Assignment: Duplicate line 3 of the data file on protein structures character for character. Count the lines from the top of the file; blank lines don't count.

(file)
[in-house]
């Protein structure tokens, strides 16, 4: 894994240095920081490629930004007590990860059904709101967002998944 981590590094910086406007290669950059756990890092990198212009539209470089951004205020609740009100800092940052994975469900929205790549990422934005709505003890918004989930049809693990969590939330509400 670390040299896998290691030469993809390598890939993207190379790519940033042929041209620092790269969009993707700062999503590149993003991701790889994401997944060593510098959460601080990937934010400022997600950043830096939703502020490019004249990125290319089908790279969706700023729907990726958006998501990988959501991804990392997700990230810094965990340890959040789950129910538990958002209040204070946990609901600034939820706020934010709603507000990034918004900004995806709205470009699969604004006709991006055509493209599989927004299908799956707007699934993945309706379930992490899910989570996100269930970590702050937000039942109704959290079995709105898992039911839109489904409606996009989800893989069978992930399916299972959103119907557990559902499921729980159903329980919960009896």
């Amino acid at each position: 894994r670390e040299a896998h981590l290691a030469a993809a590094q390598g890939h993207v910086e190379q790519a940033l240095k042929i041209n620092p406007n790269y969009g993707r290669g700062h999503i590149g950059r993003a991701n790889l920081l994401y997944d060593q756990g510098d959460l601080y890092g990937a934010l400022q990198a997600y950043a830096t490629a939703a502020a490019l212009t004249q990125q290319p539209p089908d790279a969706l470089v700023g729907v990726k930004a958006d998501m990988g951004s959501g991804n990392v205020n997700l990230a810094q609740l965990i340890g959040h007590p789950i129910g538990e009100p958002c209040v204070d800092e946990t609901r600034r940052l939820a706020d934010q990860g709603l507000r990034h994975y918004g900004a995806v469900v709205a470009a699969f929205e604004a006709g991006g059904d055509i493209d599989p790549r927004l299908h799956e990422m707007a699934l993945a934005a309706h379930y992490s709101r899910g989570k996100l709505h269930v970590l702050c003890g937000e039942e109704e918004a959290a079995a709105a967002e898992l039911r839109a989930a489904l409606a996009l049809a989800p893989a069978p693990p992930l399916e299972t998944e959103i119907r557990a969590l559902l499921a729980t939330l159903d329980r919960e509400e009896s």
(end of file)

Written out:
């Amino acid at each position: 894994r670390e040299a896998h981590l290691a030469a993809a590094q390598g890939h993207v910086e190379q790519a940033l240095k042929i041209n620092p406007n790269y969009g993707r290669g700062h999503i590149g950059r993003a991701n790889l920081l994401y997944d060593q756990g510098d959460l601080y890092g990937a934010l400022q990198a997600y950043a830096t490629a939703a502020a490019l212009t004249q990125q290319p539209p089908d790279a969706l470089v700023g729907v990726k930004a958006d998501m990988g951004s959501g991804n990392v205020n997700l990230a810094q609740l965990i340890g959040h007590p789950i129910g538990e009100p958002c209040v204070d800092e946990t609901r600034r940052l939820a706020d934010q990860g709603l507000r990034h994975y918004g900004a995806v469900v709205a470009a699969f929205e604004a006709g991006g059904d055509i493209d599989p790549r927004l299908h799956e990422m707007a699934l993945a934005a309706h379930y992490s709101r899910g989570k996100l709505h269930v970590l702050c003890g937000e039942e109704e918004a959290a079995a709105a967002e898992l039911r839109a989930a489904l409606a996009l049809a989800p893989a069978p693990p992930l399916e299972t998944e959103i119907r557990a969590l559902l499921a729980t939330l159903d329980r919960e509400e009896s």